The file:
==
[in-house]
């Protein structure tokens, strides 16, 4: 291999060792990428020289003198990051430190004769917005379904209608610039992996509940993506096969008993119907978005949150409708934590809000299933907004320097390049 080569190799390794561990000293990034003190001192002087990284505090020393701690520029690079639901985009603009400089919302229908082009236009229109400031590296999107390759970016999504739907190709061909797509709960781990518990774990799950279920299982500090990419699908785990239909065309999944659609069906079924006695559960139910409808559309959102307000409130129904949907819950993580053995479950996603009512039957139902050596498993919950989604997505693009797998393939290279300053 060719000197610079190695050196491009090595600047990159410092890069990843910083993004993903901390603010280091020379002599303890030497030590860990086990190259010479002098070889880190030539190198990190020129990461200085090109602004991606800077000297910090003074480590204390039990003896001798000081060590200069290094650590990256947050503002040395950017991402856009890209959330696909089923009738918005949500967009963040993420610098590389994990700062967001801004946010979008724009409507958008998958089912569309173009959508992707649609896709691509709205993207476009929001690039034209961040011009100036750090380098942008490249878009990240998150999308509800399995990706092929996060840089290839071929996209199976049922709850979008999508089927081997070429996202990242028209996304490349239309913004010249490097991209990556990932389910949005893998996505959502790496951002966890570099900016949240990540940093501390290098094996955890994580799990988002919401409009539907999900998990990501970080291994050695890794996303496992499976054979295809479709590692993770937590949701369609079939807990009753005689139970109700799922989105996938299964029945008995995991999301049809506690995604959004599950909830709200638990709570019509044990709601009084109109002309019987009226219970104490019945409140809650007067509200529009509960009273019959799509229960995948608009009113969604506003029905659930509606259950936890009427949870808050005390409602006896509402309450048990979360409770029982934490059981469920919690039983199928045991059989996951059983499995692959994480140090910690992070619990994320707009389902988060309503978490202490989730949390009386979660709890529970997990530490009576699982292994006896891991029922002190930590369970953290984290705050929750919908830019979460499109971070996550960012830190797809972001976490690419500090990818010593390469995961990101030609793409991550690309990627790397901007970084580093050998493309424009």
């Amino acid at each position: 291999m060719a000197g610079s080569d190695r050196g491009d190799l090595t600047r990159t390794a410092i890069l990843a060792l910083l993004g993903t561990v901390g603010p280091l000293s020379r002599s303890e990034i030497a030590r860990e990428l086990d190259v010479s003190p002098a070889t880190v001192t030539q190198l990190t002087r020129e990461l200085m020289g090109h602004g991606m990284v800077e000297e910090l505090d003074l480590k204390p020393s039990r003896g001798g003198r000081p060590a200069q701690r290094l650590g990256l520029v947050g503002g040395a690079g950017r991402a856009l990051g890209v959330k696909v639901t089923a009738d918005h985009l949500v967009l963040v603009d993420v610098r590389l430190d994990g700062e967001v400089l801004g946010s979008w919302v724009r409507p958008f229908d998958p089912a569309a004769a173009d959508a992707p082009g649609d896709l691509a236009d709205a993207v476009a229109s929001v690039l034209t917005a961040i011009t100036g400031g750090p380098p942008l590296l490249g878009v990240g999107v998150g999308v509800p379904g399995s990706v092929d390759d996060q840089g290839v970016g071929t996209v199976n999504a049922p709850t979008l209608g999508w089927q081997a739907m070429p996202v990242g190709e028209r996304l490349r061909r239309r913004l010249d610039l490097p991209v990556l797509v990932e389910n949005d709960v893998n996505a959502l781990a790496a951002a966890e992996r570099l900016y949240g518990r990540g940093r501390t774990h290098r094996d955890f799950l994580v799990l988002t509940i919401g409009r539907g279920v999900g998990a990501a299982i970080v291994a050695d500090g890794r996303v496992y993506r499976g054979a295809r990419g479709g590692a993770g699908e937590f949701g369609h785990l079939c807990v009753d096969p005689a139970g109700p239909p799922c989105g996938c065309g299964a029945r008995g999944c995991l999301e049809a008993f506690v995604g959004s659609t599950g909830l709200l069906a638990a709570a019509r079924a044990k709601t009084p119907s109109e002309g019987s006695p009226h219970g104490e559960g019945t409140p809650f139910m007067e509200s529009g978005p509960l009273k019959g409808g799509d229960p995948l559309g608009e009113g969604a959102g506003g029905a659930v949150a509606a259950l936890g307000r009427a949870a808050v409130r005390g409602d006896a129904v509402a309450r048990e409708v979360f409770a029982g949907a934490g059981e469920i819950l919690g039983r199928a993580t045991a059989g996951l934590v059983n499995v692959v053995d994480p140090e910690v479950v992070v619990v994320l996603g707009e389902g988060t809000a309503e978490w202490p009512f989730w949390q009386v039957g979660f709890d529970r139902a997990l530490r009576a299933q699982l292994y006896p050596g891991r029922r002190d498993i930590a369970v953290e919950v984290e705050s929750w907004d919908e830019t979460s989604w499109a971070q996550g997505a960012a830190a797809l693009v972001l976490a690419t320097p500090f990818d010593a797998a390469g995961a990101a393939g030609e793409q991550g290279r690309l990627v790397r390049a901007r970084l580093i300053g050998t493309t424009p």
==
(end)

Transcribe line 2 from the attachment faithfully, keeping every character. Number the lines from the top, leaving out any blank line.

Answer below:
């Protein structure tokens, strides 16, 4: 291999060792990428020289003198990051430190004769917005379904209608610039992996509940993506096969008993119907978005949150409708934590809000299933907004320097390049 080569190799390794561990000293990034003190001192002087990284505090020393701690520029690079639901985009603009400089919302229908082009236009229109400031590296999107390759970016999504739907190709061909797509709960781990518990774990799950279920299982500090990419699908785990239909065309999944659609069906079924006695559960139910409808559309959102307000409130129904949907819950993580053995479950996603009512039957139902050596498993919950989604997505693009797998393939290279300053 060719000197610079190695050196491009090595600047990159410092890069990843910083993004993903901390603010280091020379002599303890030497030590860990086990190259010479002098070889880190030539190198990190020129990461200085090109602004991606800077000297910090003074480590204390039990003896001798000081060590200069290094650590990256947050503002040395950017991402856009890209959330696909089923009738918005949500967009963040993420610098590389994990700062967001801004946010979008724009409507958008998958089912569309173009959508992707649609896709691509709205993207476009929001690039034209961040011009100036750090380098942008490249878009990240998150999308509800399995990706092929996060840089290839071929996209199976049922709850979008999508089927081997070429996202990242028209996304490349239309913004010249490097991209990556990932389910949005893998996505959502790496951002966890570099900016949240990540940093501390290098094996955890994580799990988002919401409009539907999900998990990501970080291994050695890794996303496992499976054979295809479709590692993770937590949701369609079939807990009753005689139970109700799922989105996938299964029945008995995991999301049809506690995604959004599950909830709200638990709570019509044990709601009084109109002309019987009226219970104490019945409140809650007067509200529009509960009273019959799509229960995948608009009113969604506003029905659930509606259950936890009427949870808050005390409602006896509402309450048990979360409770029982934490059981469920919690039983199928045991059989996951059983499995692959994480140090910690992070619990994320707009389902988060309503978490202490989730949390009386979660709890529970997990530490009576699982292994006896891991029922002190930590369970953290984290705050929750919908830019979460499109971070996550960012830190797809972001976490690419500090990818010593390469995961990101030609793409991550690309990627790397901007970084580093050998493309424009």